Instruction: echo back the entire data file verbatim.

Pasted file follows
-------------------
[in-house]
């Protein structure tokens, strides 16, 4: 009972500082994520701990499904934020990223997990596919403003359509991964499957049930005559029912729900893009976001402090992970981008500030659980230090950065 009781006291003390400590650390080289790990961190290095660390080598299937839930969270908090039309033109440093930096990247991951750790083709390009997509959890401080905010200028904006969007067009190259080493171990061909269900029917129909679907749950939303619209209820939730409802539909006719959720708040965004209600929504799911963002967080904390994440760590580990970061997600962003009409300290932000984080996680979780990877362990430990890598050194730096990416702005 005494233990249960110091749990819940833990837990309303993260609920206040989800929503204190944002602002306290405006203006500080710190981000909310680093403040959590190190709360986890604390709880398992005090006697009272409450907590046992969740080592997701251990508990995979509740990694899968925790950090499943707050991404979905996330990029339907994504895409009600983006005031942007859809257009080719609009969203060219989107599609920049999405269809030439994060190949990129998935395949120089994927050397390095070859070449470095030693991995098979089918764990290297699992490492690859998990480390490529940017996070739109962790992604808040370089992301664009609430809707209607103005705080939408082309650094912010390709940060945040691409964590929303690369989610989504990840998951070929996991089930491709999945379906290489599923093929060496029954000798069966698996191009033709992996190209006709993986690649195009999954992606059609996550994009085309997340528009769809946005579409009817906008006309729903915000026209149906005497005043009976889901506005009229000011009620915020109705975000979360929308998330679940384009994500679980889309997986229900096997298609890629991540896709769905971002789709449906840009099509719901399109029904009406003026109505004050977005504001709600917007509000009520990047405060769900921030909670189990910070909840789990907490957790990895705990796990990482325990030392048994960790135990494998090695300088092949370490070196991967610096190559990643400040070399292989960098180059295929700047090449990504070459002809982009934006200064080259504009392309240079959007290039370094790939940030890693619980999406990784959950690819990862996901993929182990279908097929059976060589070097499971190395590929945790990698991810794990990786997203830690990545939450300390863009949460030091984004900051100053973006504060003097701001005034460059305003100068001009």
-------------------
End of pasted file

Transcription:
[in-house]
């Protein structure tokens, strides 16, 4: 009972500082994520701990499904934020990223997990596919403003359509991964499957049930005559029912729900893009976001402090992970981008500030659980230090950065 009781006291003390400590650390080289790990961190290095660390080598299937839930969270908090039309033109440093930096990247991951750790083709390009997509959890401080905010200028904006969007067009190259080493171990061909269900029917129909679907749950939303619209209820939730409802539909006719959720708040965004209600929504799911963002967080904390994440760590580990970061997600962003009409300290932000984080996680979780990877362990430990890598050194730096990416702005 005494233990249960110091749990819940833990837990309303993260609920206040989800929503204190944002602002306290405006203006500080710190981000909310680093403040959590190190709360986890604390709880398992005090006697009272409450907590046992969740080592997701251990508990995979509740990694899968925790950090499943707050991404979905996330990029339907994504895409009600983006005031942007859809257009080719609009969203060219989107599609920049999405269809030439994060190949990129998935395949120089994927050397390095070859070449470095030693991995098979089918764990290297699992490492690859998990480390490529940017996070739109962790992604808040370089992301664009609430809707209607103005705080939408082309650094912010390709940060945040691409964590929303690369989610989504990840998951070929996991089930491709999945379906290489599923093929060496029954000798069966698996191009033709992996190209006709993986690649195009999954992606059609996550994009085309997340528009769809946005579409009817906008006309729903915000026209149906005497005043009976889901506005009229000011009620915020109705975000979360929308998330679940384009994500679980889309997986229900096997298609890629991540896709769905971002789709449906840009099509719901399109029904009406003026109505004050977005504001709600917007509000009520990047405060769900921030909670189990910070909840789990907490957790990895705990796990990482325990030392048994960790135990494998090695300088092949370490070196991967610096190559990643400040070399292989960098180059295929700047090449990504070459002809982009934006200064080259504009392309240079959007290039370094790939940030890693619980999406990784959950690819990862996901993929182990279908097929059976060589070097499971190395590929945790990698991810794990990786997203830690990545939450300390863009949460030091984004900051100053973006504060003097701001005034460059305003100068001009």